Photo Credit: Jewish Press

My birthday fell on a Shabbos this year, which serendipitously coincided with my delightful new grandson’s “birth day” in New Jersey – some six thousand miles away from my humble abode in the Holy Land. Which left my husband and me with a small window of time and minimal options to make it to the Shabbos bris, at exorbitant eleventh-hour airfares.

Surprise! One of our two suitcases was lost; the other was missing one of its four sets of wheels. Thus began the whirlwind of non-stop activity, and Baruch Hashem an overflow of simcha and nachas (along with looming deadlines and nail-biting stress).


We helped our kids plan and prepare the shalom zachor, bris, and family Shabbos meals. We shopped till we dropped. In between, we entertained our toddler grandchildren, and held the newborn prince to afford the exhausted Mommy some much-needed respite.

Thunderstorms were forecast for Shabbos, and we were doubtful of even making it to shul with the new baby, so contingency plans were set in place with the mohel. Our other daughter in New Jersey had already started her ninth month, and decided not to risk being so far from her hospital over Shabbos.

In the end, we had a respectable representation from both sides of the family, and the Friday night seudah was lively and lovely, a delectable potluck of everyone’s loving contributions and purchases, albeit slightly rushed to allow for the first shift arriving for the shalom zachor. Followed by the second and third, etc., until well after midnight.

Shabbos dawned grey and drizzly, without a clap of thunder or lightning bolt in sight. We donned our rain gear and headed to shul, grateful for the pleasant break from the protracted heat wave. Baruch Hashem, all went smoothly, although my emotional brother-in-law found it exceedingly difficult to articulate the baby’s assigned name – that of our beloved stepfather, a prominent rav and talmid chacham, who had been niftar several months earlier.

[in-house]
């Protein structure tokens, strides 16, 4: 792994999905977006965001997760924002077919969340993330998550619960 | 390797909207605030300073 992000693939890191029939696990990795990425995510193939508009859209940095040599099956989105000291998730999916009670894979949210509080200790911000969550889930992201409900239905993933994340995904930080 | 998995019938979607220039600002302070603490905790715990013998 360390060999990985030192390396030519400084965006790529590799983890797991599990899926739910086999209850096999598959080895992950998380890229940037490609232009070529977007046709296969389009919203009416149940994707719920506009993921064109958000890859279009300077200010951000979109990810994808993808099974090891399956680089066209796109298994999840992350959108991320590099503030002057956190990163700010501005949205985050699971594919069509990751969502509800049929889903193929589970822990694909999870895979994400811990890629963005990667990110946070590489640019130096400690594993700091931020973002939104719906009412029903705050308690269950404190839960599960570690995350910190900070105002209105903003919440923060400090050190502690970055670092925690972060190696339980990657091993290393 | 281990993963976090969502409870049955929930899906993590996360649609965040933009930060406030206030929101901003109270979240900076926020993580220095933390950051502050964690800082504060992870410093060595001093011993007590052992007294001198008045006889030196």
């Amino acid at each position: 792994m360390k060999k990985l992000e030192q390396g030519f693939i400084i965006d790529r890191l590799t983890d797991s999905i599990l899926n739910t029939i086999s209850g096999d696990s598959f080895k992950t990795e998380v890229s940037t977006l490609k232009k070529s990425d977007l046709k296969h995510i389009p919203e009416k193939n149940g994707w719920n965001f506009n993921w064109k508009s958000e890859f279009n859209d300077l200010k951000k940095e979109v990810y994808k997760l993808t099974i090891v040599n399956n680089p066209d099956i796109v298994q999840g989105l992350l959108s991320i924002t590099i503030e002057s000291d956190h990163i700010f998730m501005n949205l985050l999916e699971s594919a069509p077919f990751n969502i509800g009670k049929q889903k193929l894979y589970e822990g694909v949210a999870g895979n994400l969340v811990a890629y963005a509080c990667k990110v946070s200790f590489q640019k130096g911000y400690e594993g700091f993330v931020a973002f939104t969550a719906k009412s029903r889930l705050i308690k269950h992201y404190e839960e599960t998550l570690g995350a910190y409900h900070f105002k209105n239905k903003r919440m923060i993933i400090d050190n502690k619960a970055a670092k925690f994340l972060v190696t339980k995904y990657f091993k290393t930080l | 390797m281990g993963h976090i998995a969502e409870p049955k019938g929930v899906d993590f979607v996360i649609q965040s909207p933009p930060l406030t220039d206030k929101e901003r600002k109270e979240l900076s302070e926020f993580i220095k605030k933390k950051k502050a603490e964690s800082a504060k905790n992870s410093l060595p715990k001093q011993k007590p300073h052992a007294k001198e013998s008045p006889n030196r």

B’chasdei Hashem, baby Raphael was healing and growing nicely, and after three hectic days of no school, the first day of camp was blessedly on the horizon for his two rambunctious siblings.

Meanwhile, daughter number two delivered a few weeks early by emergency C-section. Our beautiful and healthy, albeit petite, princess made her debut a bit sooner than planned, thereby saving her harried grandparents another grueling overseas flight. And, not to be outdone, that second bundle of joy serendipitously arrived on my beloved sister’s birthday.

Then, after just one day of the much heralded grand opening of the camp season, our other little grandson developed a fever and was home for the next two days, and I was recruited to babysit and keep him from chas v’shalom infecting his newborn brother. “Big brother” and Savta had a wonderful bonding experience, playing with toys, doing puzzles, and reveling in the huge backyard and its colorful swing set.